Mission Blue partners at Conservation International have played a part in the discovery of a new species of Epaulette Shark, or Walking Shark (Hemiscyllium Halmahera.) Discovered in Halmahera in north eastern Indonesia, this will be the ninth recognized species of walking shark in the world.
These are relatively small sharks with the largest only reaching 121 cm (48 in) in adult body length. Instead of swimming, these sharks “walk” along the ocean floor by wriggling their bodies and using their small paddle-like pelvic and pectoral fins to push themselves forward across the ocean floor. It will only swim if being pursued by a predator, and even then, not for long.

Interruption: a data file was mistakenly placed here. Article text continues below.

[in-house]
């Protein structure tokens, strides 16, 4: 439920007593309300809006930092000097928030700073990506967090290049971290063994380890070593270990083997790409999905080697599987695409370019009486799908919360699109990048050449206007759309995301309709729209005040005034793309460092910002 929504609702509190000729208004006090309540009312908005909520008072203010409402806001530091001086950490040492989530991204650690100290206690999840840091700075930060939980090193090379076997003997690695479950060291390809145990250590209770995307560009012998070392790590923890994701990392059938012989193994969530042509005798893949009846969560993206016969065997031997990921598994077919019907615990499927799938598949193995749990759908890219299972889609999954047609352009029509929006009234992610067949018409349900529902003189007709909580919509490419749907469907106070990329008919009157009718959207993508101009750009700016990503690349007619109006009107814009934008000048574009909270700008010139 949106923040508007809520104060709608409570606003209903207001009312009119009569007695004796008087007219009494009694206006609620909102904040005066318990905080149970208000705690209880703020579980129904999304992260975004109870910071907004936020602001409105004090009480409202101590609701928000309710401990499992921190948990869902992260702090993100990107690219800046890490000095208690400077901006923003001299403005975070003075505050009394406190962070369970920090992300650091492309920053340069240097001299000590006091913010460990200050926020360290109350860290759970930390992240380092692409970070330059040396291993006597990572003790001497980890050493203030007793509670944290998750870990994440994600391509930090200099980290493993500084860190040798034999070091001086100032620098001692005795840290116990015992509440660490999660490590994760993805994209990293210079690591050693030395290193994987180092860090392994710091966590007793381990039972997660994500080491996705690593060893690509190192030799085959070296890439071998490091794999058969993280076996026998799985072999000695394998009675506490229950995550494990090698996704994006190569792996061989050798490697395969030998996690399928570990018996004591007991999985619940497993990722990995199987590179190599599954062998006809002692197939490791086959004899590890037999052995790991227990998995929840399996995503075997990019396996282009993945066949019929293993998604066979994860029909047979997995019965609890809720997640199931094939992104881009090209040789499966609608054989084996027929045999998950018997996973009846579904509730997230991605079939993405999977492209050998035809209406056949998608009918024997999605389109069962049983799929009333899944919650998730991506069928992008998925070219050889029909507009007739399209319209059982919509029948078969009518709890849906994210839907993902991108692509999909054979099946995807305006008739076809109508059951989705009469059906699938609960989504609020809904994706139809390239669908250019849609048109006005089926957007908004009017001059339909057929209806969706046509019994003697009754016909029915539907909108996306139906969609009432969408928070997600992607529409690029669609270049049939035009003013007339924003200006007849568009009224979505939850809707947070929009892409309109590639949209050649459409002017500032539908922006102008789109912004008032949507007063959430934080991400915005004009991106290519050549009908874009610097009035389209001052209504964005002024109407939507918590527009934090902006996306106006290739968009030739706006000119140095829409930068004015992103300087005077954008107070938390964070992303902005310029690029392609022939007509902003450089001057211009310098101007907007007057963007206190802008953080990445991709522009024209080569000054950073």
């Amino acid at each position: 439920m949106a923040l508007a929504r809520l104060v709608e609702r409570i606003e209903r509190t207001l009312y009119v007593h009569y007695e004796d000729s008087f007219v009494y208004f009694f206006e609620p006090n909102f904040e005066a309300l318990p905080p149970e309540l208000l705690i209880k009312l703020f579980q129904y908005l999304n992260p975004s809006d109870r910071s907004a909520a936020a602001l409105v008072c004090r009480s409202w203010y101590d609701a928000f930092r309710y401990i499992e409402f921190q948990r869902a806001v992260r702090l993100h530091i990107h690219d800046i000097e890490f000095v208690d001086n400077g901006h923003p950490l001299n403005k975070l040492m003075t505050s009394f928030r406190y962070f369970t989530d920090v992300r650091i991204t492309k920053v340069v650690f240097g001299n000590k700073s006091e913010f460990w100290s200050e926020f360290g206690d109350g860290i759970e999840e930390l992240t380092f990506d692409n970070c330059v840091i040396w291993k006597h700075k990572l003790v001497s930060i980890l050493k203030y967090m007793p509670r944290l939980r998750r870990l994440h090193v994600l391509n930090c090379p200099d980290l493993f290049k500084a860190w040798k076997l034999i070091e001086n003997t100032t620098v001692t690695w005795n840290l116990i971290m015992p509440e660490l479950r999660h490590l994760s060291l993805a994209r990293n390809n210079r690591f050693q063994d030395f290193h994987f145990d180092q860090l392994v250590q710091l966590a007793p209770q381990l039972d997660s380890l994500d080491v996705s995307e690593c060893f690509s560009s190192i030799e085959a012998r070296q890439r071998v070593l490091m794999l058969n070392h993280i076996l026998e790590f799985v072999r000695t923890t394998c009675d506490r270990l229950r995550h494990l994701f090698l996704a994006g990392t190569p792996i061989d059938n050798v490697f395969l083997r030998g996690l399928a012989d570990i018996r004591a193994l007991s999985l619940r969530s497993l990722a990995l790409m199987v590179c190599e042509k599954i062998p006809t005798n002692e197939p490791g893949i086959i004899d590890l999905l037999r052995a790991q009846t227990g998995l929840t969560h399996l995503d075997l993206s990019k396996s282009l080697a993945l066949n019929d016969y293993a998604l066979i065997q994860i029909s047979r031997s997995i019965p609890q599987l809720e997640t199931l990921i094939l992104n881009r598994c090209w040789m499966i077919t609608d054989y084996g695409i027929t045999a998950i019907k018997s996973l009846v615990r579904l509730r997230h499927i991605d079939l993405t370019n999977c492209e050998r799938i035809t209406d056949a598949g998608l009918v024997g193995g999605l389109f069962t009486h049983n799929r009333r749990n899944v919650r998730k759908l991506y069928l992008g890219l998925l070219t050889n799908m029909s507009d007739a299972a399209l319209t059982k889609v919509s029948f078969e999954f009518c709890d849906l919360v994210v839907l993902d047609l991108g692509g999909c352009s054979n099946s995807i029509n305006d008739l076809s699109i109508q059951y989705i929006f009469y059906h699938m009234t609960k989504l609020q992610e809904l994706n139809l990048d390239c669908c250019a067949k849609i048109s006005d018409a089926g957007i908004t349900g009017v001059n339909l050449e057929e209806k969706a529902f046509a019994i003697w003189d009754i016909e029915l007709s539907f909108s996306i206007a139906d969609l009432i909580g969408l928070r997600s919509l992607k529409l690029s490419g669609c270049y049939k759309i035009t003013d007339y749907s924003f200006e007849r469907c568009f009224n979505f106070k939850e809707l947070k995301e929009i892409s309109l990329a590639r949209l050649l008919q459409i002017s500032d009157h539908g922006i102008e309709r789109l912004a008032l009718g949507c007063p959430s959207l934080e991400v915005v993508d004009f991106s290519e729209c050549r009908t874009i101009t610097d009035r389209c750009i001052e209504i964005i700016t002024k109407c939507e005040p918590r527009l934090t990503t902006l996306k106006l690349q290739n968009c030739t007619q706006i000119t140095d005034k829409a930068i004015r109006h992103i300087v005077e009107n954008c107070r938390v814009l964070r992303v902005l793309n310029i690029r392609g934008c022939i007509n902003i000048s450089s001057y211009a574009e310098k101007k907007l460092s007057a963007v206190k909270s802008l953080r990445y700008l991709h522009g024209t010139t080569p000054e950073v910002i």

The good news is, according to Dr. Mark Erdmann, the local government and emerging dive tourism industry is excited to promote its newly-named endemic species. “Within the (Indonesian) government, there is a growing awareness of the important ecological role that sharks play in maintaining healthy fish stocks, as well as the incredible economic potential of shark and manta-focused marine tourism.
A recent study of global manta tourism conducted by the NGOs WildAid, Shark Savers and Manta Trust showed that Indonesia ranks second globally as a manta tourism destination, with an estimated direct economic benefit of over US$ 15 million to the Indonesian economy annually.”